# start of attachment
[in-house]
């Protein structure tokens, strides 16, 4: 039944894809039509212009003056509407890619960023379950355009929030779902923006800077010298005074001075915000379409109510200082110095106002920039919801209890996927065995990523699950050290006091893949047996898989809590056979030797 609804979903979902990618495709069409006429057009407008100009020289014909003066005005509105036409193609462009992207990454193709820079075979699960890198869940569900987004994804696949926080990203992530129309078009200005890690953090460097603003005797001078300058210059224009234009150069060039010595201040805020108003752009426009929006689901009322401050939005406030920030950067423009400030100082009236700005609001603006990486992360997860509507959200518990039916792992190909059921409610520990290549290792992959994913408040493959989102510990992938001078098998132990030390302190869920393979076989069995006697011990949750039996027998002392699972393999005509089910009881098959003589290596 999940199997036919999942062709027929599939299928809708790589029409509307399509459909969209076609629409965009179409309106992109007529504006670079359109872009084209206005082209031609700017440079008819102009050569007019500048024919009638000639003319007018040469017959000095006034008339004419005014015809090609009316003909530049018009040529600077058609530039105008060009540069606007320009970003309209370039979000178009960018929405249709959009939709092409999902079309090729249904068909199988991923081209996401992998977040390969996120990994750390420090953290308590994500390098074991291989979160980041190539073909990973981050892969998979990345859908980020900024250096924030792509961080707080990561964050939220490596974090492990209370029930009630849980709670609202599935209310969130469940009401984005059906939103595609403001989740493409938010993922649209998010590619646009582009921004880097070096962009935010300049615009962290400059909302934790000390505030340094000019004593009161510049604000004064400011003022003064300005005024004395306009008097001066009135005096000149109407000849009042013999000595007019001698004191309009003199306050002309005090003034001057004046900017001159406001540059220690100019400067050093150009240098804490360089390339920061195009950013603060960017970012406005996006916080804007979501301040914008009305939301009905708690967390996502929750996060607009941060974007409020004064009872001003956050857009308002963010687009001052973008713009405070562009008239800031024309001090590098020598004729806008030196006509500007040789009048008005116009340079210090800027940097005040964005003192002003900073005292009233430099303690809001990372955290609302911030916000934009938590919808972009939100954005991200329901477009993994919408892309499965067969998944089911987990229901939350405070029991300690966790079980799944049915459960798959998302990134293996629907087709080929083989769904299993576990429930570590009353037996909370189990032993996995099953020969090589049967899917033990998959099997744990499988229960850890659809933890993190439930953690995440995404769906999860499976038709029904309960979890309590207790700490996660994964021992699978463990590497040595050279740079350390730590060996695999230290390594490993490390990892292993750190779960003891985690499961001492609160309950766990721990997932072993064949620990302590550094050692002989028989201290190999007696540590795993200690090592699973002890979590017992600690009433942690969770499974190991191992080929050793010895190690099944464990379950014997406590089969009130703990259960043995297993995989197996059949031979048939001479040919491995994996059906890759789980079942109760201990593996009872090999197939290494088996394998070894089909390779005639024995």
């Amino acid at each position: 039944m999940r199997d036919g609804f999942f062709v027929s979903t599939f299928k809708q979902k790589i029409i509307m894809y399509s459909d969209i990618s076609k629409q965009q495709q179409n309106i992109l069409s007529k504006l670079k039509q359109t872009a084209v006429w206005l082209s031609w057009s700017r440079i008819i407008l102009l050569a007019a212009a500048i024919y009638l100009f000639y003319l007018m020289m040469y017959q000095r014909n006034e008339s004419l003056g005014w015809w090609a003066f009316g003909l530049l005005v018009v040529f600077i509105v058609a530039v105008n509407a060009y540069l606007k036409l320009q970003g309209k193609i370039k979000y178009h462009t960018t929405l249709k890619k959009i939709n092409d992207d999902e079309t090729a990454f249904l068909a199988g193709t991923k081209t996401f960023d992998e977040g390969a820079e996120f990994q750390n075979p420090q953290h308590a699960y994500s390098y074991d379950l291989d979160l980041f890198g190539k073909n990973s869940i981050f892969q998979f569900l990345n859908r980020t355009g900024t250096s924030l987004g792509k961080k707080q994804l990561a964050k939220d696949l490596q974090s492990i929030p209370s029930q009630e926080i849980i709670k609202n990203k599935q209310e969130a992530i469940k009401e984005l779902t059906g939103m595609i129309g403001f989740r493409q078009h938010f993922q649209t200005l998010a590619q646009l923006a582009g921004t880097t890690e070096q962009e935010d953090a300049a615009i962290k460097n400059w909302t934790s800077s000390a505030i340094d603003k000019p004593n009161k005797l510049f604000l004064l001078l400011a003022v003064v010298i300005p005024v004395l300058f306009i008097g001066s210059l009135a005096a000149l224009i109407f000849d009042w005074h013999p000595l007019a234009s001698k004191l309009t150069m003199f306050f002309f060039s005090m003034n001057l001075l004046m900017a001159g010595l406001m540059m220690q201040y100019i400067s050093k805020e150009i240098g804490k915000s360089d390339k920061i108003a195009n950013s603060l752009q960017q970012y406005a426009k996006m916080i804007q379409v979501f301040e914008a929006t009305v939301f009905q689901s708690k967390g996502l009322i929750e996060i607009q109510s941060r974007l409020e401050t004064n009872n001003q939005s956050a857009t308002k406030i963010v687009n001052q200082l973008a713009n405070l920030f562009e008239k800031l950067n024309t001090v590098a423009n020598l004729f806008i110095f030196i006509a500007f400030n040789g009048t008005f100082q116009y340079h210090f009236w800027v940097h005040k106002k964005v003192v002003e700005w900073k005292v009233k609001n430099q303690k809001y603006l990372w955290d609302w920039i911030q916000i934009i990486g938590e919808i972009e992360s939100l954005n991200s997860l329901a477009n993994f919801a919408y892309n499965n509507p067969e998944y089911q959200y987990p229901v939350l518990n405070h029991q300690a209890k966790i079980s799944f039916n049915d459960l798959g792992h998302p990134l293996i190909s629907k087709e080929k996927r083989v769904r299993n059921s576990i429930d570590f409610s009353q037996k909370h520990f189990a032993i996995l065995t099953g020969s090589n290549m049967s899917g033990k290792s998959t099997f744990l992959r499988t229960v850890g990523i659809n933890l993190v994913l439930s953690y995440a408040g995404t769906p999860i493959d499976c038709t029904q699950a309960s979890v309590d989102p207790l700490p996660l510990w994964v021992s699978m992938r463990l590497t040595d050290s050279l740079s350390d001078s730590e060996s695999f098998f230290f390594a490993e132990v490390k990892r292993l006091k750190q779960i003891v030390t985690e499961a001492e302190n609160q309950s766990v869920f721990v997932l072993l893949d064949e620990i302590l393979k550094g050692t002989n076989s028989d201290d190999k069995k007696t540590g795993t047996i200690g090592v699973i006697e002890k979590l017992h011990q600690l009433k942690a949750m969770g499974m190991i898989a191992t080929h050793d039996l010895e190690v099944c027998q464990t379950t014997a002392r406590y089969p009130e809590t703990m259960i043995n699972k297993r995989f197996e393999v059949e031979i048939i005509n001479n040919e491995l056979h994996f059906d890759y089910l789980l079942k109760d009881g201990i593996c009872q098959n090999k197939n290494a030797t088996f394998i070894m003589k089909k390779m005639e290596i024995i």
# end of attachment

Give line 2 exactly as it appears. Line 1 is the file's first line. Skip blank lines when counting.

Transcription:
């Protein structure tokens, strides 16, 4: 039944894809039509212009003056509407890619960023379950355009929030779902923006800077010298005074001075915000379409109510200082110095106002920039919801209890996927065995990523699950050290006091893949047996898989809590056979030797 609804979903979902990618495709069409006429057009407008100009020289014909003066005005509105036409193609462009992207990454193709820079075979699960890198869940569900987004994804696949926080990203992530129309078009200005890690953090460097603003005797001078300058210059224009234009150069060039010595201040805020108003752009426009929006689901009322401050939005406030920030950067423009400030100082009236700005609001603006990486992360997860509507959200518990039916792992190909059921409610520990290549290792992959994913408040493959989102510990992938001078098998132990030390302190869920393979076989069995006697011990949750039996027998002392699972393999005509089910009881098959003589290596 999940199997036919999942062709027929599939299928809708790589029409509307399509459909969209076609629409965009179409309106992109007529504006670079359109872009084209206005082209031609700017440079008819102009050569007019500048024919009638000639003319007018040469017959000095006034008339004419005014015809090609009316003909530049018009040529600077058609530039105008060009540069606007320009970003309209370039979000178009960018929405249709959009939709092409999902079309090729249904068909199988991923081209996401992998977040390969996120990994750390420090953290308590994500390098074991291989979160980041190539073909990973981050892969998979990345859908980020900024250096924030792509961080707080990561964050939220490596974090492990209370029930009630849980709670609202599935209310969130469940009401984005059906939103595609403001989740493409938010993922649209998010590619646009582009921004880097070096962009935010300049615009962290400059909302934790000390505030340094000019004593009161510049604000004064400011003022003064300005005024004395306009008097001066009135005096000149109407000849009042013999000595007019001698004191309009003199306050002309005090003034001057004046900017001159406001540059220690100019400067050093150009240098804490360089390339920061195009950013603060960017970012406005996006916080804007979501301040914008009305939301009905708690967390996502929750996060607009941060974007409020004064009872001003956050857009308002963010687009001052973008713009405070562009008239800031024309001090590098020598004729806008030196006509500007040789009048008005116009340079210090800027940097005040964005003192002003900073005292009233430099303690809001990372955290609302911030916000934009938590919808972009939100954005991200329901477009993994919408892309499965067969998944089911987990229901939350405070029991300690966790079980799944049915459960798959998302990134293996629907087709080929083989769904299993576990429930570590009353037996909370189990032993996995099953020969090589049967899917033990998959099997744990499988229960850890659809933890993190439930953690995440995404769906999860499976038709029904309960979890309590207790700490996660994964021992699978463990590497040595050279740079350390730590060996695999230290390594490993490390990892292993750190779960003891985690499961001492609160309950766990721990997932072993064949620990302590550094050692002989028989201290190999007696540590795993200690090592699973002890979590017992600690009433942690969770499974190991191992080929050793010895190690099944464990379950014997406590089969009130703990259960043995297993995989197996059949031979048939001479040919491995994996059906890759789980079942109760201990593996009872090999197939290494088996394998070894089909390779005639024995």